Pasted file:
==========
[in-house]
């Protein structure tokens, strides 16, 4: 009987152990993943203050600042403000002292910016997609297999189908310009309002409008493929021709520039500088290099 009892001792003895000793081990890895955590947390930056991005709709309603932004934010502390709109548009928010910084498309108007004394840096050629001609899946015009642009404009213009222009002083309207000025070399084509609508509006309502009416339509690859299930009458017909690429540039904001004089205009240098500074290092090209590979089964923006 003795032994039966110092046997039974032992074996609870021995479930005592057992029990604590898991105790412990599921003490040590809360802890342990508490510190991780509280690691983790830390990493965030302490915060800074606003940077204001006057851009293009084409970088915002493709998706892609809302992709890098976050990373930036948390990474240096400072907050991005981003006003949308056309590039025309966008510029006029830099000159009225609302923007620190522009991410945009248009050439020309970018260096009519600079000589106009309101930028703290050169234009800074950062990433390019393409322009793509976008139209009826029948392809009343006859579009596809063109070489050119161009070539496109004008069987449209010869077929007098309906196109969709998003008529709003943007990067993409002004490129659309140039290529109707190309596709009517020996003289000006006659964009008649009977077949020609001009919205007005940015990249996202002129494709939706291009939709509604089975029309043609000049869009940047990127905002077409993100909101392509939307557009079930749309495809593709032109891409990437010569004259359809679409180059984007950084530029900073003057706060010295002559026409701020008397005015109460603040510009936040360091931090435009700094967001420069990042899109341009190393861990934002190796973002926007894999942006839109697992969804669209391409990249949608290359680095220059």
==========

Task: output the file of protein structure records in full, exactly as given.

[in-house]
């Protein structure tokens, strides 16, 4: 009987152990993943203050600042403000002292910016997609297999189908310009309002409008493929021709520039500088290099 009892001792003895000793081990890895955590947390930056991005709709309603932004934010502390709109548009928010910084498309108007004394840096050629001609899946015009642009404009213009222009002083309207000025070399084509609508509006309502009416339509690859299930009458017909690429540039904001004089205009240098500074290092090209590979089964923006 003795032994039966110092046997039974032992074996609870021995479930005592057992029990604590898991105790412990599921003490040590809360802890342990508490510190991780509280690691983790830390990493965030302490915060800074606003940077204001006057851009293009084409970088915002493709998706892609809302992709890098976050990373930036948390990474240096400072907050991005981003006003949308056309590039025309966008510029006029830099000159009225609302923007620190522009991410945009248009050439020309970018260096009519600079000589106009309101930028703290050169234009800074950062990433390019393409322009793509976008139209009826029948392809009343006859579009596809063109070489050119161009070539496109004008069987449209010869077929007098309906196109969709998003008529709003943007990067993409002004490129659309140039290529109707190309596709009517020996003289000006006659964009008649009977077949020609001009919205007005940015990249996202002129494709939706291009939709509604089975029309043609000049869009940047990127905002077409993100909101392509939307557009079930749309495809593709032109891409990437010569004259359809679409180059984007950084530029900073003057706060010295002559026409701020008397005015109460603040510009936040360091931090435009700094967001420069990042899109341009190393861990934002190796973002926007894999942006839109697992969804669209391409990249949608290359680095220059």